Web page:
The kickass articles just keep on comin’. This one from Dave is a great overview of options for dealing with images in responsive designs.
A really great article from Paul that simultaneously takes a high-level view of the web while also focusing on the details. A lot of work went into this.
Andy makes a good point here, point out the difference between device testing and design testing:
When I’m designing, it’s incredibly important for me to quickly gain an affinity with how my design feels when I hold it in my hands.
Chris and Nathan’s book is finally out. I’m going to enjoy reading through this.
Here’s something that Josh debuted at Smashing Conference: a script for responsive designs to adjust font-sizes based on a desired line-length.
Inevitably, it’s a jQuery plugin but I’m sure somebody could fork it to create a standalone version (hint, hint).
I had a lot of fun chatting with Chris and Dave on the Shop Talk Show. It is now available for your listening and huffduffing pleasure.
Brad’s notes from my opening talk at the Smashing Conference in Freiburg.
A great collection of layout, navigation, and interaction patterns for responsive sites, delivered by Brad.
Those clever chaps at The Guardian are experimenting with some mobile-first responsive design. Here’s how it’s going so far.
A classic piece of design fiction written by Mark Weiser 21 years ago.
The most profound technologies are those that disappear. They weave themselves into the fabric of everyday life until they are indistinguishable from it.
Another great in-depth round-up from Brad, this time looking at your options for complex navigation patterns in responsive designs.
Clearleft have been working with Channel 4 News on their new redesign. Here’s Jon Snow explaining responsive design.
Some more thoughts on how our workflow needs to adapt to the current ever-changing device landscape.
An in-depth look behind the scenes of the responsive relaunch of People Magazine’s mobile site that Josh, Karen, and Ethan were involved in. I love it when people share their process and build stories like this.
I don’t agree with everything in this presentation—there’s a nostalgic bias to the non-existent “good ol’ days”—but this is still very engaging and thought-provoking.
Everything Frances has written here resonates with me.
I don’t really want a label. I hate labels. I loathe the term “user experience designer”, because I still believe that “user experience” is just a fundamental to what you’re doing, and shouldn’t need stating. There is nothing but user experience design if you’re building products for people.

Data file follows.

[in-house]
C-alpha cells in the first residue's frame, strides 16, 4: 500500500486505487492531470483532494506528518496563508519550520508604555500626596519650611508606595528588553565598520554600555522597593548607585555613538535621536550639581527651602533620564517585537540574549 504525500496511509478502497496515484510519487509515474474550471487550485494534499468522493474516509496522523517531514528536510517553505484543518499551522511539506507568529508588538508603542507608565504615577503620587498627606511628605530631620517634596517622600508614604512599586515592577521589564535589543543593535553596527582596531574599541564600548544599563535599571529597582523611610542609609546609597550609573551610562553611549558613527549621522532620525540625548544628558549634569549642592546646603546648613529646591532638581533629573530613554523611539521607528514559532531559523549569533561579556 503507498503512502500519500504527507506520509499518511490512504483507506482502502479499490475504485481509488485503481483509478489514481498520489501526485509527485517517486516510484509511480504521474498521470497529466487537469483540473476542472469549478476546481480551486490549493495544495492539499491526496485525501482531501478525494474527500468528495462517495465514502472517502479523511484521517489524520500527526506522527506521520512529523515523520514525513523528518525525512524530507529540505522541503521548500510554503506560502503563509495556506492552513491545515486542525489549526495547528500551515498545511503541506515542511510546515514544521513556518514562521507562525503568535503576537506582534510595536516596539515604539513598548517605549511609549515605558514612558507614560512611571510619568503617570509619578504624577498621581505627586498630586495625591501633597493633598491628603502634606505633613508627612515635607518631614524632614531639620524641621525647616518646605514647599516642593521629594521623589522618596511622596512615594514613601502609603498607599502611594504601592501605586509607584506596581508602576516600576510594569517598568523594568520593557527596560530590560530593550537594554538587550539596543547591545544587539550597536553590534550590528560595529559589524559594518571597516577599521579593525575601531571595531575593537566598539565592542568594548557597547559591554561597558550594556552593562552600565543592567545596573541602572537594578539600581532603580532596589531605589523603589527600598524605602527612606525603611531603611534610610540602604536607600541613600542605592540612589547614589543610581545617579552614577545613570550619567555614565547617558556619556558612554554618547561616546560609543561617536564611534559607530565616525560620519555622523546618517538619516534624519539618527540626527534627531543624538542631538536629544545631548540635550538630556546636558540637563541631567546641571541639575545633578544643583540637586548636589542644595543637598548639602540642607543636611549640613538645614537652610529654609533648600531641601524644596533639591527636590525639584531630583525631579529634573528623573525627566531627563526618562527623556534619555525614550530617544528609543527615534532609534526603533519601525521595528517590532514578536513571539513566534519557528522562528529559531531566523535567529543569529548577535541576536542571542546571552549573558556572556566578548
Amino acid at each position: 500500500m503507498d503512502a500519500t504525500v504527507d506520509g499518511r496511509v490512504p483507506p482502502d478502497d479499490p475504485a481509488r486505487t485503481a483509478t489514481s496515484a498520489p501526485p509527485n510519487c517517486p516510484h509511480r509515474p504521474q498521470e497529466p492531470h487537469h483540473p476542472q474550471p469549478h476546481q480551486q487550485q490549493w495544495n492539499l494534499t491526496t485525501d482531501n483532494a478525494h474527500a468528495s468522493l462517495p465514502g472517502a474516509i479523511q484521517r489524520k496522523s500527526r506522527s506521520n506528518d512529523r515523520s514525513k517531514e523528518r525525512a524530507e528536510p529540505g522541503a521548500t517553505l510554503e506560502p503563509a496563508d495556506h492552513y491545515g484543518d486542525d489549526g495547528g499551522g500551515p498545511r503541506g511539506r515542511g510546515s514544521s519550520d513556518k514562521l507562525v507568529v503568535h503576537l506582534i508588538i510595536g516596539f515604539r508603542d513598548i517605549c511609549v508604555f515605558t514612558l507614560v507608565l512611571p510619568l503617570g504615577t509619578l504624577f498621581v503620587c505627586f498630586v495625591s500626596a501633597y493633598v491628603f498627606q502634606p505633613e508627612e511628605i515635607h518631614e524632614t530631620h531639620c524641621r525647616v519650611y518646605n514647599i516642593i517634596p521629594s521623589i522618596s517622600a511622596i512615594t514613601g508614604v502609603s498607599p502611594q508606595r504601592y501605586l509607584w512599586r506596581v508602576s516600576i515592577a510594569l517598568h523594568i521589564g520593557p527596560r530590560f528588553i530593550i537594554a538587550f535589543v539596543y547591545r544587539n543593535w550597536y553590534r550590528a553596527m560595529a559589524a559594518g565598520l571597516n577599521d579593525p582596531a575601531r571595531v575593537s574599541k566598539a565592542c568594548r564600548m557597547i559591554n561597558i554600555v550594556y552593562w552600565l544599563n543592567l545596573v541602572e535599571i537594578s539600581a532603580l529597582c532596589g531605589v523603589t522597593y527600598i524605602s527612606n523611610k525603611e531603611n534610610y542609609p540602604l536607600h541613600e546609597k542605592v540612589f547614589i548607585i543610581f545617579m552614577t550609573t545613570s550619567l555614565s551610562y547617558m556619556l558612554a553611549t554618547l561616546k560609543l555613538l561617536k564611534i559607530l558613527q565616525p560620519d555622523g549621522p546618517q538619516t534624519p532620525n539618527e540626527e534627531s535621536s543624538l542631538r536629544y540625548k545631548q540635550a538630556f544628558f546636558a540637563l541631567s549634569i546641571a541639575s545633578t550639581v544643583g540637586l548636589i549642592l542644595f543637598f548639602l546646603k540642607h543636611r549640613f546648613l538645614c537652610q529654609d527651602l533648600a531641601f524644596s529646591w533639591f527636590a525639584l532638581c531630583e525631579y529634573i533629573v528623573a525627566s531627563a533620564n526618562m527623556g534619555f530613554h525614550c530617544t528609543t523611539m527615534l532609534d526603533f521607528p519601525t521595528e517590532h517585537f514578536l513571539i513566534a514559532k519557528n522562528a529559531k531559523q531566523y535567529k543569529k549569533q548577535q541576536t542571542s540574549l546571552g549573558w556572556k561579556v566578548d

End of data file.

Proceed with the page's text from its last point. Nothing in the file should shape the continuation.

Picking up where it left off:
A great talk on the nature of the web that Paul gave in Copenhagen recently.
Frank has published his book online in HTML. Very lovely it is too.
Tim’s book is ready for pre-order. Looks like it’s going to be good one.
Leisa nails it. The real stumbling block with trying to change the waterfall-esque nature of agency work (of which Clearleft has certainly been guilty) can be summed up in two words: sign off.
And from a client’s perspective, this emphasis on sign-off is completely understandable.
It takes a special kind of client to take the risk and develop the level of trust and integration required to work the way that Mr Popoff-Walker any many, many other inhabitants of agency world would like to work.
How about this for a trip down memory lane—a compendium of articles from over a decade of A List Apart, also available as a Readlist epub. It’s quite amazing just how good this free resource is.
The only thing to fault is that, due to some kind of clerical error, one of my articles has somehow found its way onto this list.
If this were Twitter, you’d be at-replying me with the hashtag “humblebrag”, wouldn’t you?
This resonates a lot with me. It also hits very close to home: at Clearleft, we’ve definitely been guilty of taking the wrong approach as described here.
A great behind-the-scenes look at the redesign (and redevelopment) of Twitter’s mobile subdomain silo. Man, I would love to see this progressively enhanced up to the current widescreen view for “desktop” browsers without the need for separate URLs for any class of device.
But I digress …this is good stuff.
Josh writes about the importance of using rules and systems as tools without being bound by them.